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Ralph V Lucano
American Record Guide, March 2011

Most listeners will not be worried about musicological issues as the opera bubbles along from start to finish. There are…wonderful arias and ensembles here—too many to mention.

To read the complete review, please visit American Record Guide online.

Robert Hugill
MusicWeb International, February 2011

In an age when there is a strong urge to investigate all corners of Rossini’s repertoire, no matter how remote, the neglect of his comic opera La Gazzetta is somewhat puzzling. It was written in 1816, coming between Il Barbiere di Siviglia and La Cenerentola. These two latter were written for Rome; La Gazzetta was written for Teatro de’ Fiorentini, Naples, where Rossini was contracted to produce serious operas for the San Carlo. Not only was La Gazzetta comic, but it had a leading role written in Neapolitan dialect.

It was based on Goldoni’s comedy, Il matrimonio per concorso, a play which had already been given the operatic treatment twice before. So strong was the Goldoni link that contemporary Neapolitans persisted in calling Rossini’s opera Il matromonio per concorso. The opera was popular in Naples, but critics found the libretto vulgar and the music weak. It doesn’t help that the music textual history is complex. Significant chunks of the end of Act 1 are missing from the manuscript; possibly because Rossini removed the music as he re-used it in La Cenerentola. Philip Gossett, in his critical edition, reconstituted one missing scene and this recording includes the remaining scenes reconstructed by Stefano Piana, using material from La Cenerentola. The results are more dramaturgically consistent.

In terms of plot, there is nothing in the libretto which might seem to make the piece problematic. We cannot do better than quote Philip Gossett himself describing the plot:—

In this comedy, two Italian merchants (Pandolfo and Anselmo), during the course of a visit to Paris, seek to marry off their daughters (Lisetta and Doralice) in order to increase their wealth or improve their social status. The colorful and crooked Pandolfo tries the expedient of advertising his daughter’s availability in the local newspaper (as an “Avviso al pubblico”), while the more traditional Anselmo seeks to arrange an advantageous match privately. Needless to say, the young women themselves soon fall in love with young men of their own choosing (Filippo, an Italian innkeeper, and Roberto, another Italian merchant). After a series of delightful comic situations, disguises, and unexpected events, love triumphs and the fathers must be reconciled to the choices of their daughters. (Philip Gossett)

More difficult perhaps is the way Rossini re-used material. He was a great re-worker of material, but took care to make sure that he only re-cycled in operas written for different venues. As La Gazzetta was the first (and only) opera he wrote for the Teatro de’ Fiorentini, he was free to borrow at will. Some items are lifted wholesale with new words fitted, from Il Turco in Italia and La pietro del paragone, neither of which had been performed in Naples. But the majority of material is re-worked for the new situation, much as Rossini would re-work the material for Elisabetta’s entrance in Elisabetta Regina d’Inghilterra (written for Naples in 1815), for Rosina’s first aria, Una voca poco fa in Il Barbiere di Siviglia (written for Rome in 1816). Modern commentators still have something of a problem with composers’ re-use of material, no matter how creative, and this has had something of an effect on the reputation of La Gazzetta.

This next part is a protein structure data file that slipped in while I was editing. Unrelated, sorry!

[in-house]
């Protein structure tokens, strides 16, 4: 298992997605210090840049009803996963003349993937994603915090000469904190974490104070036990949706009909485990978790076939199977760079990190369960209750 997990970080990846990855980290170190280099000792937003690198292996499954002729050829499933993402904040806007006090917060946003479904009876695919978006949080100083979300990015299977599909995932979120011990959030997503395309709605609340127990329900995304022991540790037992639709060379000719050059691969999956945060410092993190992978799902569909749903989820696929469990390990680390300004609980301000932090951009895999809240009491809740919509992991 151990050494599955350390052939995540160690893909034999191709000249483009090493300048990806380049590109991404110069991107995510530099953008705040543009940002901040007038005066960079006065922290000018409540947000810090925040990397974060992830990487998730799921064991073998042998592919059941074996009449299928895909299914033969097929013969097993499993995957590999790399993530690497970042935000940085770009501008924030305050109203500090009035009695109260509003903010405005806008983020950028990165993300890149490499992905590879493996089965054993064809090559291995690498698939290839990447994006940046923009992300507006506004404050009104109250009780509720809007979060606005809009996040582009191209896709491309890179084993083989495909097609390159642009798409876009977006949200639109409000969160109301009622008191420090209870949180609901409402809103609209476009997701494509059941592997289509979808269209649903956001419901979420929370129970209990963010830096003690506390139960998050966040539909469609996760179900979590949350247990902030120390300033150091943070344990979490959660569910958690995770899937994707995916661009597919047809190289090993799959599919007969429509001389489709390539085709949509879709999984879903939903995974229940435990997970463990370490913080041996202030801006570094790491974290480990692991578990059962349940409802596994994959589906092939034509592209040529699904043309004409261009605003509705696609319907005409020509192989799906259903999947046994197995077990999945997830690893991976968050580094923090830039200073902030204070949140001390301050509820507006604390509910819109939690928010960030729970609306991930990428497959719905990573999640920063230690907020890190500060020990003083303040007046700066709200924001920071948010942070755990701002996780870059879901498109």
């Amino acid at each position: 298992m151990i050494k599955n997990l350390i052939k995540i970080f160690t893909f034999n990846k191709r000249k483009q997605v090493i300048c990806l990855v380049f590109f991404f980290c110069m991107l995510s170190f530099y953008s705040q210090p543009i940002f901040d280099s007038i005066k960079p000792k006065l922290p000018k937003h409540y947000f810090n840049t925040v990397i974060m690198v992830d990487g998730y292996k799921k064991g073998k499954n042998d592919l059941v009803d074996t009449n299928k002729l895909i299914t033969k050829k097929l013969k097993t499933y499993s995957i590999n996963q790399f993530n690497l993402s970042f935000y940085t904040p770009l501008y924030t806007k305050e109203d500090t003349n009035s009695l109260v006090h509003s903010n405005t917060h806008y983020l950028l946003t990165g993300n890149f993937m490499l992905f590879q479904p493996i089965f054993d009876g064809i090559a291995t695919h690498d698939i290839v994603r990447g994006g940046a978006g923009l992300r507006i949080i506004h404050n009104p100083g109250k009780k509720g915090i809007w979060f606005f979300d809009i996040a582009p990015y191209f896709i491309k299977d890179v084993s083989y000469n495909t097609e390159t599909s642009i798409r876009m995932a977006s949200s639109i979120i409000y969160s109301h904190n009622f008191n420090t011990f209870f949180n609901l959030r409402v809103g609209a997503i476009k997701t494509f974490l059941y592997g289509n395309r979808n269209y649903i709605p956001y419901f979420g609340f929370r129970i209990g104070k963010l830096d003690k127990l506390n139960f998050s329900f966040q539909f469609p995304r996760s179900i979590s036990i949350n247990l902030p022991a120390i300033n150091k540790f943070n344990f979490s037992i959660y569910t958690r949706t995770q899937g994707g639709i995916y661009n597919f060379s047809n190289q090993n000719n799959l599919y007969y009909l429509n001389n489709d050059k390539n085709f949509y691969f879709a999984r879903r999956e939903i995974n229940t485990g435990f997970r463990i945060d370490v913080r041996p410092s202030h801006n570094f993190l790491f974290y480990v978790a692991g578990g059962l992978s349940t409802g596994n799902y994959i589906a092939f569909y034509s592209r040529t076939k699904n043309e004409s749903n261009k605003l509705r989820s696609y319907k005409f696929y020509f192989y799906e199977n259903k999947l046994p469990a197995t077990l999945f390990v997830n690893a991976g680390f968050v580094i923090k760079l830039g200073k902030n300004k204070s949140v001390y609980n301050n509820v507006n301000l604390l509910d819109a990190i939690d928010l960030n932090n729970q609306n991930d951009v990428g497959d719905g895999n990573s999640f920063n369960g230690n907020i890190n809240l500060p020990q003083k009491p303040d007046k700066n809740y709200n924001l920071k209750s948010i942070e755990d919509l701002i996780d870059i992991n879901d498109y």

It is tricky when listening to this recording to assess how La Gazzetta would come off in the theatre. It is still so unfamiliar. As with Rossini’s other comedies, there is a lot of recitative, and comic business. Though Naxos have provided the Italian libretto in pdf form on their web-site, there is no English translation and the plot summary is by no means enough to assess comic viability.

The recording was made live at the Rossini in Wildbad Festival. Naxos have issued a number of these recordings and their quality can be a little variable; usually creditable but not always library-shelf material. Here an excellent cast has been assembled and they give a performance of great élan with many musical virtues, making the CDs a highly enjoyable experience.

Marco Cristarella Orestano is impressive as Don Pomponio Storione, with a fine rich baritone and a nice way with Rossini’s music. Not being familiar with Neapolitan, I have no way of knowing whether his delivery of the text is idiomatic or not. In the play, the roles of Pomponio and Anselmo are reasonably balanced, but Rossini emphasises the comic ridiculousness of Pomponio in the tradition of his many other richly comic baritone roles. Orestano rises to the challenge.

Judith Gauthier has an attractive lyric voice as his daughter Lisetta. As with many of his other operas, Rossini is sparing with his arias, so that Lisetta only gets one plus duets with Filippo and Pomponio; no character gets two arias; duets, trios and ensembles are in the majority. Gauthier makes her mark with the care and attention that she gives to Rossini’s vocal line; she is altogether a delight. As her love interest Filippo, Giulio Mastrototaro has a positive tour-de-force of an aria towards the end of Act 2 and Mastrototaro makes the most of this.

To these three principals must be added a fourth, the Alberto of Michael Spyres. Alberto is by no means a principal role, though he does get an aria, but the quality of Spyres’ tenor is such that you listen to him whenever he sings.

With these four artists we have a very fine, balanced group of Rossini singers at their peak. Any performance would be proud to have them and they make this recording one to listen out for.